Hans Zimmer, Henning Lohner and Martin Tillman

Hans Zimmer, Henning Lohner and Martin Tillman

Hans Zimmer, Henning Lohner and Martin Tillman

The Ring/The Ring 2 OST

Decca/Universal

A steady hand at the orchestral film score, Hans Zimmer has been attached to plenty of big flicks in the last 20 years, from Rain Man to Gladiator, even picking up an Oscar for The Lion King along the way.

But for the scores to the American retelling of The Ring and its sequel, Zimmer has enlisted the help of two of his protégés to create a palpable theater of calm-before-the-storm sonnets and brief moments of chilling tension. Cued by the shrill, unnerving scares pioneered by Psycho maestro Bernard Herrmann and the mournful, old-world grace of Wojciech Kilar’s Bram Stoker’s Dracula theme, Zimmer & Co. have done the Ring movies more justice than they deserve (particularly the sequel).

The opening “The Well” builds from ghostly piano tickles into a haunting swell of weeping cellos, which soon serve as undercurrents to violin solos and sparse keys, soon dissolving mysteriously. It faithfully sticks to its film’s creepy narrative. “The Ferry” is another example of Zimmer’s ability to transcend a scene’s melodramatic tendencies (Last Samurai notwithstanding) and offer a minor-chord symphony that doesn’t need tears to instill emotion.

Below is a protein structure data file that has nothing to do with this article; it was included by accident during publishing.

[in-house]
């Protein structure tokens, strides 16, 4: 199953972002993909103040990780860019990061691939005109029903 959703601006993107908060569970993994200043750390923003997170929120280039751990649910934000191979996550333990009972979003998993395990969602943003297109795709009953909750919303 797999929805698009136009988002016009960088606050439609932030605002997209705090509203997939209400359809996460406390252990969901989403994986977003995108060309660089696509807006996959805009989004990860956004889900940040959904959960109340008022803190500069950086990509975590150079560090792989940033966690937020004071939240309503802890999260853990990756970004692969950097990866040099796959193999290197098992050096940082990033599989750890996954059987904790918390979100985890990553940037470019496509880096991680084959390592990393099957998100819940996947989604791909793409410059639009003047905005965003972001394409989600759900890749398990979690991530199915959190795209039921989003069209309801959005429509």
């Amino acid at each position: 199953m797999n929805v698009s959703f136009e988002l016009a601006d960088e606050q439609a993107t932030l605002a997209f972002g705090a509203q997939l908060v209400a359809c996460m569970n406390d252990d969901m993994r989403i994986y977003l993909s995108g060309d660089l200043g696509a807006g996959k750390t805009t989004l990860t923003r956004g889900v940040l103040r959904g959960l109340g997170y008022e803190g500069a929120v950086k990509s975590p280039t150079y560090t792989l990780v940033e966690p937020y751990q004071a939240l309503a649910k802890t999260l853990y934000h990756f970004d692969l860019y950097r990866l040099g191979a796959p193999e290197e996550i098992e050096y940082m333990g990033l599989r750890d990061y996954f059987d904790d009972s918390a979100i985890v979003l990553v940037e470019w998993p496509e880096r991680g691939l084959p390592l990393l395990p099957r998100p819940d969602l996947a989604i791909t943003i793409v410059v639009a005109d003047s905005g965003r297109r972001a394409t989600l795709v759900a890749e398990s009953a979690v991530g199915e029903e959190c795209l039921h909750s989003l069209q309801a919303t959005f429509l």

But inexplicably, the final four songs veer sharply from the purely classical strains, with the brief “She Never Sleeps” sounding like Aphex Twin-lite and “Seven Days” offering breakbeat touches with its dark textures. I’m not sure what Zimmer’s crew was thinking with this quarter of the album, but as much as I appreciate the surprise, it definitely doesn’t mesh well with the first 7 or 8 tracks. The closing “Television,” which sounds like Rammstein during soundcheck, is the scariest thing on this soundtrack, and for all the wrong reasons. I’m guessing these final numbers had more to do with the mediocre sequel, than with Zimmer trying to stay hip with the kids by offering more uptempo, contemporary sounds. My advice to Zimmer: stick with what you know, buddy.

Universal: www.universalclassics.com

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